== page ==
My impression of other tools, like Chef, is that they try to abstract away configuration and setup where ansible just feels what I would try to build if I had a bunch of ssh shell scripts. You’re always pretty close to the actual commands being run.


you need to install python (I realize you can do some stuff without python but it's not really ansible at that point)


It really shines because it's agentless. If you were to ask me, if I have to manage the installation of the CM tool, I'm picking Ansible because I don't have to deal with making sure agents run, etc. If another team is going to manage the agents, I like Saltstack (but their agents are somewhat brittle in my experience).

Saltstack offers some very cool orchestration features, and being built on ZMQ offers some interesting capabilities.

Also, with it not requiring an agent, it's feasible for you to use it as an admin even if the rest of the team doesn't adopt it. Other tools that run on agents generally require some amount of higher level buy-in on using the tool.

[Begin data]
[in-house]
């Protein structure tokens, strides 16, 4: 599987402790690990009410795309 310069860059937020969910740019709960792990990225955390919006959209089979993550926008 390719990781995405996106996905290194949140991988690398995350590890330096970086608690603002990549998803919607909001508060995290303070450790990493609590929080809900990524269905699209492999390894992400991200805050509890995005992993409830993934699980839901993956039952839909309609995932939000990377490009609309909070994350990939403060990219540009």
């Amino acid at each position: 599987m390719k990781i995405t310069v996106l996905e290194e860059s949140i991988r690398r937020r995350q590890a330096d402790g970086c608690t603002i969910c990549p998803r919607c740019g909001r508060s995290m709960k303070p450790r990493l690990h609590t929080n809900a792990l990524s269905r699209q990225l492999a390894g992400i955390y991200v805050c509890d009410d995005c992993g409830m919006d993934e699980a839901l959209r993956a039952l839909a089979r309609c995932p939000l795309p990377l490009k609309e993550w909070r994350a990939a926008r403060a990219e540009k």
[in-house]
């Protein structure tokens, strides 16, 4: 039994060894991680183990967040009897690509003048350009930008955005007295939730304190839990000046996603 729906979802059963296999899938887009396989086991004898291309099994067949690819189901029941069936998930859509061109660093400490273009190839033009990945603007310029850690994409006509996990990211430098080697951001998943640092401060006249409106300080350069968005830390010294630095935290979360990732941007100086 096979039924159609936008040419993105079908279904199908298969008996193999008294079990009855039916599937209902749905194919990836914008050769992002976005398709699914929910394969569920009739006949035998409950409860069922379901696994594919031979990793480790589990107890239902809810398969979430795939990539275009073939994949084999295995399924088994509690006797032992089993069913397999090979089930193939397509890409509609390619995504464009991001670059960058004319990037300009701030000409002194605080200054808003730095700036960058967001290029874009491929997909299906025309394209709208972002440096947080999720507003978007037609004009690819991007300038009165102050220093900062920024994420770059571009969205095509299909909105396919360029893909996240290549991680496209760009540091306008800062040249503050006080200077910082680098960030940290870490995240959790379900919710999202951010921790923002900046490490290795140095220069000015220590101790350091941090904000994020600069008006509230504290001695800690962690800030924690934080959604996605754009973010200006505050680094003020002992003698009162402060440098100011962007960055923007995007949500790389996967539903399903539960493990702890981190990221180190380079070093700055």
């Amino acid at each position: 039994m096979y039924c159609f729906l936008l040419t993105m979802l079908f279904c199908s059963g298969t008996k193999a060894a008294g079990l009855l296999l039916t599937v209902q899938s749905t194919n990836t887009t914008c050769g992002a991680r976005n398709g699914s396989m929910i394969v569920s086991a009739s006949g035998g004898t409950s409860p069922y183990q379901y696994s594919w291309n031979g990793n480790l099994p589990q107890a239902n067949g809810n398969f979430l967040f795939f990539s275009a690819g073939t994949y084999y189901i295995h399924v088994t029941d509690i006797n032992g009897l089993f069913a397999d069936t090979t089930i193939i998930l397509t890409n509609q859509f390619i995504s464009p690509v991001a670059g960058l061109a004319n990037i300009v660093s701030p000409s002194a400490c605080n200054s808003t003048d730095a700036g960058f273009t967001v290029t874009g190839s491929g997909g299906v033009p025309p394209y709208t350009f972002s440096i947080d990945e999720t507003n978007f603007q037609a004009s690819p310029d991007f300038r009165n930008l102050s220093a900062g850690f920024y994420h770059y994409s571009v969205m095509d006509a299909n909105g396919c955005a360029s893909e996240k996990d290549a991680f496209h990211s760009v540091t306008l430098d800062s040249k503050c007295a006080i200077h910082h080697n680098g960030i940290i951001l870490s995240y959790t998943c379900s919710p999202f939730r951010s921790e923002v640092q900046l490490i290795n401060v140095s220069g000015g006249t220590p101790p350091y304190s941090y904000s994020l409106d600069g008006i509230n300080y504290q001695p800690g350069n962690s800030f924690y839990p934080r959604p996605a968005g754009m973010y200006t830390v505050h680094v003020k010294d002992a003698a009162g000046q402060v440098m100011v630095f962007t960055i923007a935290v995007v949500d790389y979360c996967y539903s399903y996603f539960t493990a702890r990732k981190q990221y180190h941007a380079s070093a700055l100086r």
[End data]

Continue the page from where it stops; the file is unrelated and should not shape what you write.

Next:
second that: if I was sole admin for a whole cluster/farm of machines (n>50) with a equal configuration on a lot of them (or desktop-clients), I'd probably look into saltstack.

For me ansible is perfect, I have some private services on a variety of VPS (read: mail & co for me and family, because the Internet is not yet another cloud...) and at work I use it for syncing my config and installing software on our lab-cluster as well as in my ${HOME} on the local HPC-center. Saltstack/Puppet/Chef won't help me with any of these, as I'd need multiple server for control alone.

Logic in yaml sucks though – I'd probably jump ship anytime anybody provided the same thing (e.g. plain configuration management for "classical", non-cloud setups) with a real DSL (be it Python-based or whatever).


Ansible has not taken the sysadmin world completely. Google uses Puppet, many companies still use saltstack/chef or even just bash scripts via jenkins. Ansible is a very very very useful tool. Even for kubernetes management.


Some companies are still using CFEngine as well -- especially at large scale.


Is there a specific reason google uses puppet or just historical?